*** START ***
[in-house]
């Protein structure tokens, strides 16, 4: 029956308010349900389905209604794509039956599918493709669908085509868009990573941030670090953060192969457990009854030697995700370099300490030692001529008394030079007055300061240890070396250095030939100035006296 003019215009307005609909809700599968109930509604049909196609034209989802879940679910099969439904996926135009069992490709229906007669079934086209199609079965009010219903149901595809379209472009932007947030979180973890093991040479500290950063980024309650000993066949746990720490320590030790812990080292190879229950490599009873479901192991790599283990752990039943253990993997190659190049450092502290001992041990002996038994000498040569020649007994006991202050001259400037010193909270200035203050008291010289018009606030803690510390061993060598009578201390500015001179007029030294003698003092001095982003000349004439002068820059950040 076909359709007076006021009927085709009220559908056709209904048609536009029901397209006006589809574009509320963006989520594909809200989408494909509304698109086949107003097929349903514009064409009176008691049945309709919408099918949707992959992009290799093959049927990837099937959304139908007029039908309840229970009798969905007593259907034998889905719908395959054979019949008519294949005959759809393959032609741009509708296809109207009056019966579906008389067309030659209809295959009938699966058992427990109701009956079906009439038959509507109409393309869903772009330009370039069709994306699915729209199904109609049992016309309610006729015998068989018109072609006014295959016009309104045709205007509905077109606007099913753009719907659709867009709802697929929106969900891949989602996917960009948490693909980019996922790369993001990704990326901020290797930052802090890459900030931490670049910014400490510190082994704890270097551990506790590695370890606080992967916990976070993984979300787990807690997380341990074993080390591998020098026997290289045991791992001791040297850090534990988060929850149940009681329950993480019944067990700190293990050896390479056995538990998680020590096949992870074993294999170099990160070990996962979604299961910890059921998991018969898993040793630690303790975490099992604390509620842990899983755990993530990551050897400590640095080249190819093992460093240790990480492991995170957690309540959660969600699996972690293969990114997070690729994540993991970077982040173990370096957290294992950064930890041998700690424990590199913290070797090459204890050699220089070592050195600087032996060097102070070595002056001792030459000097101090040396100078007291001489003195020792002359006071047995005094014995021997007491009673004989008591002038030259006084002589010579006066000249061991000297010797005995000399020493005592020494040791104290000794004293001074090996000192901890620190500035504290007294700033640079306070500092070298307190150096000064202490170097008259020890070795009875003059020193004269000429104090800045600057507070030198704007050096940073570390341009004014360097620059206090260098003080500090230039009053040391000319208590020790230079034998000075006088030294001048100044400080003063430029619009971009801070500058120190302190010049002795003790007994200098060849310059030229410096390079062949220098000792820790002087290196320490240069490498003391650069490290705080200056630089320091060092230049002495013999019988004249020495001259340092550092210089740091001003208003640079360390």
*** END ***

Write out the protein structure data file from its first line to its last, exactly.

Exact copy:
[in-house]
């Protein structure tokens, strides 16, 4: 029956308010349900389905209604794509039956599918493709669908085509868009990573941030670090953060192969457990009854030697995700370099300490030692001529008394030079007055300061240890070396250095030939100035006296 003019215009307005609909809700599968109930509604049909196609034209989802879940679910099969439904996926135009069992490709229906007669079934086209199609079965009010219903149901595809379209472009932007947030979180973890093991040479500290950063980024309650000993066949746990720490320590030790812990080292190879229950490599009873479901192991790599283990752990039943253990993997190659190049450092502290001992041990002996038994000498040569020649007994006991202050001259400037010193909270200035203050008291010289018009606030803690510390061993060598009578201390500015001179007029030294003698003092001095982003000349004439002068820059950040 076909359709007076006021009927085709009220559908056709209904048609536009029901397209006006589809574009509320963006989520594909809200989408494909509304698109086949107003097929349903514009064409009176008691049945309709919408099918949707992959992009290799093959049927990837099937959304139908007029039908309840229970009798969905007593259907034998889905719908395959054979019949008519294949005959759809393959032609741009509708296809109207009056019966579906008389067309030659209809295959009938699966058992427990109701009956079906009439038959509507109409393309869903772009330009370039069709994306699915729209199904109609049992016309309610006729015998068989018109072609006014295959016009309104045709205007509905077109606007099913753009719907659709867009709802697929929106969900891949989602996917960009948490693909980019996922790369993001990704990326901020290797930052802090890459900030931490670049910014400490510190082994704890270097551990506790590695370890606080992967916990976070993984979300787990807690997380341990074993080390591998020098026997290289045991791992001791040297850090534990988060929850149940009681329950993480019944067990700190293990050896390479056995538990998680020590096949992870074993294999170099990160070990996962979604299961910890059921998991018969898993040793630690303790975490099992604390509620842990899983755990993530990551050897400590640095080249190819093992460093240790990480492991995170957690309540959660969600699996972690293969990114997070690729994540993991970077982040173990370096957290294992950064930890041998700690424990590199913290070797090459204890050699220089070592050195600087032996060097102070070595002056001792030459000097101090040396100078007291001489003195020792002359006071047995005094014995021997007491009673004989008591002038030259006084002589010579006066000249061991000297010797005995000399020493005592020494040791104290000794004293001074090996000192901890620190500035504290007294700033640079306070500092070298307190150096000064202490170097008259020890070795009875003059020193004269000429104090800045600057507070030198704007050096940073570390341009004014360097620059206090260098003080500090230039009053040391000319208590020790230079034998000075006088030294001048100044400080003063430029619009971009801070500058120190302190010049002795003790007994200098060849310059030229410096390079062949220098000792820790002087290196320490240069490498003391650069490290705080200056630089320091060092230049002495013999019988004249020495001259340092550092210089740091001003208003640079360390």